We have all experience moments around us when things are quiet. A hush surrounds us and we become lost in our thoughts until a little sound disturbs us. Or we are in a very noisy situations for a continuous period and we seek out a moment of quiet and solitude. Anne-Marie Turza has considered those moments and has placed them in her collection of poetry called The Quiet.
The Quiet – ii:i (Page 33)
We lived in that quiet, above megrims in second storey
windows, painted our mouths with ketchup, our eyelids
with sweet relish, wore singlets made from the dyed hair
of miniature horses. Evenings, we lit candles. Chanted
in Latin. Adsum, adsum, a capite ad cacem. Mostly we
didn’t know what we were saying. We lived there for years,
shared our beds with the mouths of beetles. In that quiet,
tender with attention, our faces swollen, the stung backs
of our knees, our bitten heels.
Turza has captured a universal experience for many people here but many may take those quiet moments for granted. She has collected her thoughts well here, easily having any reader capture the images she has created with their mind’s eye.
i:iii (page 7)
Within every city are unseen cities, intangible walls and alleys: a voice, on afternoon on the raido, addressed its audience. Rats too are historiographers, said the voice, the voice of a rat specialist. Come hydraulic hammers and hoe rams, come rubble, Rats thread the empty plots between ghost buildings, following old paths to their nests as if the walls still stand. In this city of brick and limestone where you and I are sleeping. Every night, traversing pathways that seem no longer to exist.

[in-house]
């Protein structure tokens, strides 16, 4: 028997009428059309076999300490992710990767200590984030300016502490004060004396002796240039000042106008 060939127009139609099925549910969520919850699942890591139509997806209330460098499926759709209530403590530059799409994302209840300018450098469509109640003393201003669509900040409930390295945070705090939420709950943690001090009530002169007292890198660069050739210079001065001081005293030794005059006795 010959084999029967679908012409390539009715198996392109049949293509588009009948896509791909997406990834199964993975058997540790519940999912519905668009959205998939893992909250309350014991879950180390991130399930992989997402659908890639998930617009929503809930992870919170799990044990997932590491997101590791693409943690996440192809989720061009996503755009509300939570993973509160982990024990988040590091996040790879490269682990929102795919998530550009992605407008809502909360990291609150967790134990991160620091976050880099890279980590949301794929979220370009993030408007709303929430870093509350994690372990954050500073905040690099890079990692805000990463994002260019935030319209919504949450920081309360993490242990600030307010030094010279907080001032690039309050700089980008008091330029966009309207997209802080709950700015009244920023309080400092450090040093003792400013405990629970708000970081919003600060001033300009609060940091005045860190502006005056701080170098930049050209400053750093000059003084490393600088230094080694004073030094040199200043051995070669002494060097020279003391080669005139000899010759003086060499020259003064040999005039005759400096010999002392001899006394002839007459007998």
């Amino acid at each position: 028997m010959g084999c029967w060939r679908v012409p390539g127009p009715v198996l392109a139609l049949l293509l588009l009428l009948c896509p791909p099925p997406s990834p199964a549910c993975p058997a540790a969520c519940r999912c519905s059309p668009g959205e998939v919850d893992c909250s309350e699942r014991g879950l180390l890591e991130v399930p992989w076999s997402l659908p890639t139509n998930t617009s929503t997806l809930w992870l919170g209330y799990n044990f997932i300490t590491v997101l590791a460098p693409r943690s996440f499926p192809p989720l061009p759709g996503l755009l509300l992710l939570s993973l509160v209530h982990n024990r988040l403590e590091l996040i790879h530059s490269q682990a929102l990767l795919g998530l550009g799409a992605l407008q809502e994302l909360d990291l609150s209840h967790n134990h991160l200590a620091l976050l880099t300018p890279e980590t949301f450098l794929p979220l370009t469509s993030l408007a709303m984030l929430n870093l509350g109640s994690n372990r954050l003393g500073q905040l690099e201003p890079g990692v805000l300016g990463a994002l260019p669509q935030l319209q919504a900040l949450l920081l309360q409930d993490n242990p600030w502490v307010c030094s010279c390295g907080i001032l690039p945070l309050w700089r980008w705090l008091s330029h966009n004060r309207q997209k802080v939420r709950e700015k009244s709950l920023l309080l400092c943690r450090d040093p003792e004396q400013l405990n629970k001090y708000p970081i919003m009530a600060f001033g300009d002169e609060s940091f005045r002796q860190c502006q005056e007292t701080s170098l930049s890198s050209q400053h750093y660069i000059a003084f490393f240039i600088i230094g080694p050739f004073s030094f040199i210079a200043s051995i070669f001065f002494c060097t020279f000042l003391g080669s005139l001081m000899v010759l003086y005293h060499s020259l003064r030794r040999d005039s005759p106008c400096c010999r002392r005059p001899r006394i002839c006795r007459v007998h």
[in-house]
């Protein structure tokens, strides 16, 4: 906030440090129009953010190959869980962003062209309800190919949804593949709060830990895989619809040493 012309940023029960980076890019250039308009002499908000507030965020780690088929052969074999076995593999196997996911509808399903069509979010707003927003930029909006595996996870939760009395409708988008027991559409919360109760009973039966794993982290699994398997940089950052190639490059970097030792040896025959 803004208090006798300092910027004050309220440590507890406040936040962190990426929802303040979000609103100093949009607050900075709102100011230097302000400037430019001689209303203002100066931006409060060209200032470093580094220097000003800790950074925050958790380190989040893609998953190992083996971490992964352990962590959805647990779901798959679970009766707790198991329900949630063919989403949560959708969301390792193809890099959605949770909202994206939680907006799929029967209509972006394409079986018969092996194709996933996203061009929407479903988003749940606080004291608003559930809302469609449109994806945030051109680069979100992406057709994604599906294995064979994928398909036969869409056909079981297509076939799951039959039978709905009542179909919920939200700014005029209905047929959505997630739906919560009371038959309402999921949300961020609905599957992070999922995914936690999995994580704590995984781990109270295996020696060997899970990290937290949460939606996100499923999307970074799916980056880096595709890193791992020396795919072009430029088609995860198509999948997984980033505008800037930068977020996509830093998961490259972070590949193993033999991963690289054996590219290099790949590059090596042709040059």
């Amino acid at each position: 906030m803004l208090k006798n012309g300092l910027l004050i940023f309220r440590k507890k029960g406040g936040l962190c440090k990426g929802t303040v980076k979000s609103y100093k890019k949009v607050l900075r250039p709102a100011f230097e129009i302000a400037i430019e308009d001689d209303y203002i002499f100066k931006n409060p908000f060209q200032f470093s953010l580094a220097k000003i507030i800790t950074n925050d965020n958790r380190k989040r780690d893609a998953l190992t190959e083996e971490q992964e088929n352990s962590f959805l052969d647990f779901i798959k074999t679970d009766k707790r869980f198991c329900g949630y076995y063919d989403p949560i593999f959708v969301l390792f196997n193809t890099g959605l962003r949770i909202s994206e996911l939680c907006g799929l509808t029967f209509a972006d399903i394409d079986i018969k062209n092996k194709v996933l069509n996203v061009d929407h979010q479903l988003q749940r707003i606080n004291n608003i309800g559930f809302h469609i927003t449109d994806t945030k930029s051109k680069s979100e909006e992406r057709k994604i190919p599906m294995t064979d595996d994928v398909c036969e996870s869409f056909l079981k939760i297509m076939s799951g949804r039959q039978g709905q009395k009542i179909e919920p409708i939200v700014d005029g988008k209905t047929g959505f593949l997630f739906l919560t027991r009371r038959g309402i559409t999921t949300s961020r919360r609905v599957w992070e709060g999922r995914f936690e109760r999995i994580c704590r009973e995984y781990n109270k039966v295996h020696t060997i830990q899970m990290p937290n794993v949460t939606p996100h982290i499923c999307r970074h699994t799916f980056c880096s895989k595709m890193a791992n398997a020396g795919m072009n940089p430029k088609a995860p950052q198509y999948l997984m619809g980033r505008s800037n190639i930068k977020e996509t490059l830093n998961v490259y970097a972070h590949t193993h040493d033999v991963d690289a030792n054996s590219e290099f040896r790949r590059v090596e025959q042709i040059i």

Turza also takes us down roads that seem strange to us, but then illuminates the way with familiar signs.
Anthem For A Small Country (Page 26)
In my country we admire the ambitious dust: long into the night,
for endless hours, it practices such gentleness on the window’s sill.
Our country’s flower is the rose in the curved bed of the fingernail
And there is a surreal-type of grace here in these words as well. It is a pleasure to read and to contemplate the thoughts surrounding the words.
On Sleep (Page 49)
Have you never met, in passing, a stranger who addressed you knowingly? “You can’t sleep well, in your language,” a woman once told me, pipe smoke seeping from the bowl of her vowels. I was reading a book with a soft cloth cover, a monograph on the water beetle, waiting for a train in the glass-domed station, the pages stippled with dust. The woman pointed to a table where a man sat eating almonds from a green bowl. “In my language I can put that table anywhere.” Pardon me?, I said. Already, the table, drifting upwards; tendrils of the man’s hair, on end; the smooth soles of his shoes, eighth notes rising overhead. A rain of almonds from the high dome where birdshapes turn millwheel in the gathered clangour of the trains. To sleep well, not in this language.
The Quiet by Anne-Marie Turza is a collection that is enlightening a filled with grace. A perfect read for a quiet moment.